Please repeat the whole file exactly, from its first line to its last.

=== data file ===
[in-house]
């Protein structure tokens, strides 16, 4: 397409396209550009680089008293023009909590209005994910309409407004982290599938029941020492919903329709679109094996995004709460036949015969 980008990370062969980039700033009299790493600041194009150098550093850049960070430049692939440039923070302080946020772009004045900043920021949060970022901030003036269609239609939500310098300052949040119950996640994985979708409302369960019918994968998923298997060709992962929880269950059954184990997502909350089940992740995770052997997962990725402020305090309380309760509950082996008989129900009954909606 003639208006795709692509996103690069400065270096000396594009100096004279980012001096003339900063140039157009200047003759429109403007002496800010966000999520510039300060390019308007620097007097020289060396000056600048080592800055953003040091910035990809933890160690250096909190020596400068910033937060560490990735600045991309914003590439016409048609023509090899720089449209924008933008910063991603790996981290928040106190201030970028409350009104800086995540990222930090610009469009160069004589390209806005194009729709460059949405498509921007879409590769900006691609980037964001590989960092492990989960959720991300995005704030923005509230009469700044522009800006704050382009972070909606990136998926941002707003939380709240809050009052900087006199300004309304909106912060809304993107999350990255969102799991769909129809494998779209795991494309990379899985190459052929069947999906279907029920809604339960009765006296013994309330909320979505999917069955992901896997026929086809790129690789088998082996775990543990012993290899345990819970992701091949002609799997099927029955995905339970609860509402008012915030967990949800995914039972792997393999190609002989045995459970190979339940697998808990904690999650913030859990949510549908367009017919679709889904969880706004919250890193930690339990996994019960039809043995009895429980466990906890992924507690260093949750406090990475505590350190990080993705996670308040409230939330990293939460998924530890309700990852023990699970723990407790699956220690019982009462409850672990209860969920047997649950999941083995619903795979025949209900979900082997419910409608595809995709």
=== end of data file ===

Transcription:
[in-house]
């Protein structure tokens, strides 16, 4: 397409396209550009680089008293023009909590209005994910309409407004982290599938029941020492919903329709679109094996995004709460036949015969 980008990370062969980039700033009299790493600041194009150098550093850049960070430049692939440039923070302080946020772009004045900043920021949060970022901030003036269609239609939500310098300052949040119950996640994985979708409302369960019918994968998923298997060709992962929880269950059954184990997502909350089940992740995770052997997962990725402020305090309380309760509950082996008989129900009954909606 003639208006795709692509996103690069400065270096000396594009100096004279980012001096003339900063140039157009200047003759429109403007002496800010966000999520510039300060390019308007620097007097020289060396000056600048080592800055953003040091910035990809933890160690250096909190020596400068910033937060560490990735600045991309914003590439016409048609023509090899720089449209924008933008910063991603790996981290928040106190201030970028409350009104800086995540990222930090610009469009160069004589390209806005194009729709460059949405498509921007879409590769900006691609980037964001590989960092492990989960959720991300995005704030923005509230009469700044522009800006704050382009972070909606990136998926941002707003939380709240809050009052900087006199300004309304909106912060809304993107999350990255969102799991769909129809494998779209795991494309990379899985190459052929069947999906279907029920809604339960009765006296013994309330909320979505999917069955992901896997026929086809790129690789088998082996775990543990012993290899345990819970992701091949002609799997099927029955995905339970609860509402008012915030967990949800995914039972792997393999190609002989045995459970190979339940697998808990904690999650913030859990949510549908367009017919679709889904969880706004919250890193930690339990996994019960039809043995009895429980466990906890992924507690260093949750406090990475505590350190990080993705996670308040409230939330990293939460998924530890309700990852023990699970723990407790699956220690019982009462409850672990209860969920047997649950999941083995619903795979025949209900979900082997419910409608595809995709």